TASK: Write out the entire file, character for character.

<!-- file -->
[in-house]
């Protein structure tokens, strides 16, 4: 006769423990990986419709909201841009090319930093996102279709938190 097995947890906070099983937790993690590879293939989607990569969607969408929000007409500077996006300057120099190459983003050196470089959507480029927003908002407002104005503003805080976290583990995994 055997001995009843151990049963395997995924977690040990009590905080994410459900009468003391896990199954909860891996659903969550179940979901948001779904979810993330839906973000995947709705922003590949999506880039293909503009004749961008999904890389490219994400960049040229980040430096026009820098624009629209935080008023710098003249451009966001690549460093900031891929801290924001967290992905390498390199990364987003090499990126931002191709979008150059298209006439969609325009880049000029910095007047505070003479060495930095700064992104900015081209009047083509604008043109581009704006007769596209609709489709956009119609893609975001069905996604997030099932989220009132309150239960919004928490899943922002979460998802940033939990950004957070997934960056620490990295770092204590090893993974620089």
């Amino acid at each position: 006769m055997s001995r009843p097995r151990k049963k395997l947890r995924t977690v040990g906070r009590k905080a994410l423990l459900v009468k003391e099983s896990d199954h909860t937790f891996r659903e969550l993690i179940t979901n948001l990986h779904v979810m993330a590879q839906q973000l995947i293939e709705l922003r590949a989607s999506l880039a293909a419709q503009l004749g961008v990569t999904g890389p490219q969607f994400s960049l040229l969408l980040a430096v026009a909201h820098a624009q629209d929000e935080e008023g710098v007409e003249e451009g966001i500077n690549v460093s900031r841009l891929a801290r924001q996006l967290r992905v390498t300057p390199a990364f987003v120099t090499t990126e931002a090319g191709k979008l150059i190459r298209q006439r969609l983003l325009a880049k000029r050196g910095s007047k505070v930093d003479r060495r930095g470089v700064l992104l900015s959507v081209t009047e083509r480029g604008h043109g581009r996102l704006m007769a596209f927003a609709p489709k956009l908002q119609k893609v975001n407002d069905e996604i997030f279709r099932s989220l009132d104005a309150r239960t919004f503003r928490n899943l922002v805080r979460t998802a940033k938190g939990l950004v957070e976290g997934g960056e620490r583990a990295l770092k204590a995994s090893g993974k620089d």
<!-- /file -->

[in-house]
């Protein structure tokens, strides 16, 4: 006769423990990986419709909201841009090319930093996102279709938190 097995947890906070099983937790993690590879293939989607990569969607969408929000007409500077996006300057120099190459983003050196470089959507480029927003908002407002104005503003805080976290583990995994 055997001995009843151990049963395997995924977690040990009590905080994410459900009468003391896990199954909860891996659903969550179940979901948001779904979810993330839906973000995947709705922003590949999506880039293909503009004749961008999904890389490219994400960049040229980040430096026009820098624009629209935080008023710098003249451009966001690549460093900031891929801290924001967290992905390498390199990364987003090499990126931002191709979008150059298209006439969609325009880049000029910095007047505070003479060495930095700064992104900015081209009047083509604008043109581009704006007769596209609709489709956009119609893609975001069905996604997030099932989220009132309150239960919004928490899943922002979460998802940033939990950004957070997934960056620490990295770092204590090893993974620089």
């Amino acid at each position: 006769m055997s001995r009843p097995r151990k049963k395997l947890r995924t977690v040990g906070r009590k905080a994410l423990l459900v009468k003391e099983s896990d199954h909860t937790f891996r659903e969550l993690i179940t979901n948001l990986h779904v979810m993330a590879q839906q973000l995947i293939e709705l922003r590949a989607s999506l880039a293909a419709q503009l004749g961008v990569t999904g890389p490219q969607f994400s960049l040229l969408l980040a430096v026009a909201h820098a624009q629209d929000e935080e008023g710098v007409e003249e451009g966001i500077n690549v460093s900031r841009l891929a801290r924001q996006l967290r992905v390498t300057p390199a990364f987003v120099t090499t990126e931002a090319g191709k979008l150059i190459r298209q006439r969609l983003l325009a880049k000029r050196g910095s007047k505070v930093d003479r060495r930095g470089v700064l992104l900015s959507v081209t009047e083509r480029g604008h043109g581009r996102l704006m007769a596209f927003a609709p489709k956009l908002q119609k893609v975001n407002d069905e996604i997030f279709r099932s989220l009132d104005a309150r239960t919004f503003r928490n899943l922002v805080r979460t998802a940033k938190g939990l950004v957070e976290g997934g960056e620490r583990a990295l770092k204590a995994s090893g993974k620089d």